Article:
Are you struggling to captivate your audience while presenting market research findings? Such presentations usually have a form of PowerPoint slides that contain lots of data. It can be challenging to create a presentation that will keep your audience engaged for a longer time. In this article, we will explore the best practices, providing you with practical tips and illustrative examples for your market research presentations.
With the ever-increasing competition in the business world, it’s crucial to deliver market research presentations that are not only informative but also clear and easy to follow. Whether you are presenting to potential clients or internal teams, the way you present data and findings can make or break your success.
Understanding your audience for better engagement
One of the first steps towards mastering market research presentations is understanding your audience. Each audience is unique, with different knowledge levels and preferences. By tailoring your presentation to their specific needs and interests, you can keep them engaged throughout.
For example, if you are presenting to a group of executives, focus on high-level insights and strategic implications. On the other hand, if your audience consists of analysts or subject matter experts, you can dive deeper into the methodology and data analysis.
The typical structure of market research presentations
Market research is a systematic process of gathering, analyzing, and interpreting data related to a specific market or industry. It involves the collection of quantitative and qualitative data, as well as the evaluation of market trends, consumer behavior, and competitive landscapes to identify opportunities and mitigate risks.
These are the parts typically present in market research presentations:
- market analysis: evaluation of the target market’s size, growth potential, and segmentation, as well as an assessment of current and future market trends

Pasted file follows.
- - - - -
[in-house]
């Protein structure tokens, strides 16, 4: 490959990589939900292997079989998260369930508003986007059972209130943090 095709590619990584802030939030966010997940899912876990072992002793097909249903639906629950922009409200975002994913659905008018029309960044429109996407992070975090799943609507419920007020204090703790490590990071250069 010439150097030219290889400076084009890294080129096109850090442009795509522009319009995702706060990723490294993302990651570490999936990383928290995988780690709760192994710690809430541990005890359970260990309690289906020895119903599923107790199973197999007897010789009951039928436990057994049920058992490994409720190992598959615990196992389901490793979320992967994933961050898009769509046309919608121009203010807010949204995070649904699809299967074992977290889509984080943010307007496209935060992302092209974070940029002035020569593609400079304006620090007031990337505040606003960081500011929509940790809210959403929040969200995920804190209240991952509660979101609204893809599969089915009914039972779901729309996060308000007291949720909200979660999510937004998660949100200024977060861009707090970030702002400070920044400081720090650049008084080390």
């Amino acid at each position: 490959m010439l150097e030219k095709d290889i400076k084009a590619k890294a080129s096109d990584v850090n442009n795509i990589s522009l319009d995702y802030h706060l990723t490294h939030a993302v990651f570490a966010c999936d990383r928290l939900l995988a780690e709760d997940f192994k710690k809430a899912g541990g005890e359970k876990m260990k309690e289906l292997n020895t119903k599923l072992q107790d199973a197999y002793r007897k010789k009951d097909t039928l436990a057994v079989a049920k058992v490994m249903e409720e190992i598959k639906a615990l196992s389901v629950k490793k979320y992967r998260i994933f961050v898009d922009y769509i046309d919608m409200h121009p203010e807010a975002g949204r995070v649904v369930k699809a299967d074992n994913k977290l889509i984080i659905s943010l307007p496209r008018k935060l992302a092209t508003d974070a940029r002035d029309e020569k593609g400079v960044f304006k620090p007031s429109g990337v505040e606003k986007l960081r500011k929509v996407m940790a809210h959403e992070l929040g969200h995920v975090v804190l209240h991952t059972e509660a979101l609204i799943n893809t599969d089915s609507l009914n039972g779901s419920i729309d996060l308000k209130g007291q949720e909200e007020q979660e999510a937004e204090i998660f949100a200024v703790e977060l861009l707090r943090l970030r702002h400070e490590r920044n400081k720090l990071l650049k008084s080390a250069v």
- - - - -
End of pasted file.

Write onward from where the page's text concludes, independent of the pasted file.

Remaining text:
- ideal customer analysis: profiling and understanding the characteristics, needs, preferences, and behaviors of the target customer base.
- competitive landscape: research of the competitors’ products, pricing, marketing strategies, and market share to identify strengths and weaknesses.
- SWOT analysis: identifying internal strengths, weaknesses, external opportunities, and threats, to formulate effective strategies.
If you’re working on a market analysis presentation, see more visualization ideas here.
Let’s dive into specific visual examples you can use to illustrate each part of the market research report.
You can click on all example images to see details and download the source PowerPoint files.
#1: Market analysis slides
Market analysis is a fundamental component of market research presentations, providing a comprehensive assessment of the specific market or industry under consideration. This phase involves thoroughly examining various aspects, typically including the market’s size, growth potential, segmentation, total addressable market (TAM), and identifying relevant submarkets or niches.
Below you’ll find a few slide ideas you can reuse.
When you analyze a specific country, you can present its macroeconomic data on one dashboard slide. Notice in the picture below how we embedded a map and several key data about the analyzed country – here Spain and its population, GDP, number of households, and tourists annually.
Another example of market analysis is this PowerPoint slide – presenting global share distribution as a series of pie charts over the world map.
You can present the size of the market with an eye-catching onion diagram in the shape of a teardrop. Such a diagram shows three embedded layers of TAM – Total Available Market, SAM – Servicable Available Market, and SOM – Servicable Obtainable Market.
Here’s another graphical PowerPoint slide inspiration with a description of market size and its potential. We presented these data in the form of a two-column layout.
#2: Customer analysis
Customer or target persona analysis involves demographic assessment (age, income, location), psychographics (lifestyle, values), and behavioral analysis (buying habits, brand loyalty). It helps businesses segment their audience and create personalized strategies and products that cater to customer needs and preferences. Additionally, customer analysis often involves crafting customer personas to guide decision-making and foster strong customer relationships.
You can illustrate targeted customer profiles by dividing data into 4 sections: demographics, interests, purchase behavior, and personality. On the slide below, each section is color-coded and illustrated with icons. It will help your audience to stay focused and not get lost in the walls of text and bullet points.